It’s always that time of the year for people to complain about fandom: the discourse, the ships, the entitlement. But fandom’s not all bad! Sometimes, it can change lives for the better. Sometimes for the worst, but that’s not what this particular column is about. Fandom is a complicated beast, filled with rabbit holes and angry people, and of course, some people just wanting to have a good time.

I first got into a more liberal-leaning fandom in my teens—most fandoms have some sort of political identity, as do we all—and considering I was from a conservative Christian household where the only things to listen to some days were Focus on the Family radio dramas or talk radio, it was a radical shift for me at the time. The discourse of the Internet can be dizzying, and I’d argue without character or word limits, it’s even more so. But the old discourse brought about a political change in me and many others. We became radicalized through our interactions on the Internet, energized to believe in a cause more worthy than our own. Maybe that’s an optimistic view of it, but I saw it happen.

Friends are also made and lost in fandoms, sometimes at an alarming rate, but occasionally these things last years, even decades. I made a good friend several years ago, at this point, with whom I talk about so many things other than fandom. We’ve even exchanged memorabilia and physical media through the mail, and we collaborate on fic together. I’ve made other friends too, and even if we grow apart, I’m still grateful for the time we had. Fandom, as a complicated beast, means some of the friendships it generates don’t last, or disintegrate, or implode in a fairly violent fashion. But sometimes, you get lucky.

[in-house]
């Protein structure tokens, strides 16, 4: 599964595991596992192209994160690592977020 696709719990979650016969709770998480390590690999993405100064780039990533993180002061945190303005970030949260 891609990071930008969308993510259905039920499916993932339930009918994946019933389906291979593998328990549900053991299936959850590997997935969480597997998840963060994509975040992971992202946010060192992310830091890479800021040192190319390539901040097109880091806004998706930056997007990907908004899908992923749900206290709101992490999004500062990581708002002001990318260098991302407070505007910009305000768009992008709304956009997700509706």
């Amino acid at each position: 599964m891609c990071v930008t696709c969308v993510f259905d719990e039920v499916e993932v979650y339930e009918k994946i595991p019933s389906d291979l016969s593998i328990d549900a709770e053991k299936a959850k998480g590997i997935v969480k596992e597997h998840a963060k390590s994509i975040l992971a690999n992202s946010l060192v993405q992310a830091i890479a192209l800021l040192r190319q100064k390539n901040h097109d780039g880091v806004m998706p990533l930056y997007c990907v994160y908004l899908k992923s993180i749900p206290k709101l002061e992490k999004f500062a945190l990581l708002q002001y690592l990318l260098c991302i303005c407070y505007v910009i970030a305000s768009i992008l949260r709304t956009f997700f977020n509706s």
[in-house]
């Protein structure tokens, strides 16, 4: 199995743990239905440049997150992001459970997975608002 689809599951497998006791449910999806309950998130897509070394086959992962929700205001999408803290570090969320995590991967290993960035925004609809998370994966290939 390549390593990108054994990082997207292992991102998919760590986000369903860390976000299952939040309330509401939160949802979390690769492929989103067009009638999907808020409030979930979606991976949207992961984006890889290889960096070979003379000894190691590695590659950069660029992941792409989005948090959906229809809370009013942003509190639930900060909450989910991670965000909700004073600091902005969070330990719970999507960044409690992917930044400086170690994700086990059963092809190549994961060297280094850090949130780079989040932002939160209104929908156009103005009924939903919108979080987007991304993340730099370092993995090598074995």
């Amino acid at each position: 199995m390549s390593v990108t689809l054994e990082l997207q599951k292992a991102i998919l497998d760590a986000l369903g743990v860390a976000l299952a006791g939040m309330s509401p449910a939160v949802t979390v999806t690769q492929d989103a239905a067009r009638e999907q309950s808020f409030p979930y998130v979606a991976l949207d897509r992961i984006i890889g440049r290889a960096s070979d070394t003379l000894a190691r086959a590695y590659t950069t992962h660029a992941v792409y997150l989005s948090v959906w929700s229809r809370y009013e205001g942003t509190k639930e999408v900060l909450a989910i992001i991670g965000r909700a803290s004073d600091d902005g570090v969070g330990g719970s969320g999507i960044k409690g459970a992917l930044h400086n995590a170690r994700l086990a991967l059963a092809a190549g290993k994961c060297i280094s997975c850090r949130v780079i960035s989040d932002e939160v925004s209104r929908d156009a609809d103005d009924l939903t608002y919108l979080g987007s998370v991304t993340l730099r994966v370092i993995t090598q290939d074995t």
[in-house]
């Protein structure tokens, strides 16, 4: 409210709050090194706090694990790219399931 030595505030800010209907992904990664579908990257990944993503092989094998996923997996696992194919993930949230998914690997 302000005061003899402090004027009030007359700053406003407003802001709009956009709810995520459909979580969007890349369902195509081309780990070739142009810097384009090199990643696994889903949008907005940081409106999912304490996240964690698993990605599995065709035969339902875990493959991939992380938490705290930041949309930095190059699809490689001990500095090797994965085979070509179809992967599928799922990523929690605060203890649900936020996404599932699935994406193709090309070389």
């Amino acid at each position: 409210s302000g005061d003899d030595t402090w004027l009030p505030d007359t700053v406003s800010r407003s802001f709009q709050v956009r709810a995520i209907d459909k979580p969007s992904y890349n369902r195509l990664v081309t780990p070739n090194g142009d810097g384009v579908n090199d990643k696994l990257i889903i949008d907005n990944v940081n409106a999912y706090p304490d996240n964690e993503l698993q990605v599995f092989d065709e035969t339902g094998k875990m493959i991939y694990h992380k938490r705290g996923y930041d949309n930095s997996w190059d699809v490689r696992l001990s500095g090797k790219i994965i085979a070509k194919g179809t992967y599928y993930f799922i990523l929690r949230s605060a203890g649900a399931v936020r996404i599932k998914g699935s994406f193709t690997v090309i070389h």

Fandom is also a great hub for queer communities, even if it comes with an exhausting, circular discourse at times. Still, with the prevalence of slash and femslash, people discover themselves and their preferences, and they help other people discover themselves as well. Through fanworks, so much good can be done. Fandoms frequently donate proceeds from ‘zines to good causes or do donation drives to boost awareness of their fandom.

Fandom has been, and always will be, a complicated beast. People get a little too involved, or way too argumentative, or catty and cliquish. Actors and creators, in today’s endless interactive space, come into fandom spaces and leave them worse than they found them. Fandoms live and die by how many people actually participate in them, and the Internet is littered with dead or dormant ones.

Fandom has been there for the past century, though, and will continue on past all of us, I think. It will still be a hub for people of like-minded interests to come together and flourish, and it will still be a space where people argue the merits of one thing or the other relentlessly and ruthlessly. The key is finding your people and sticking with them.


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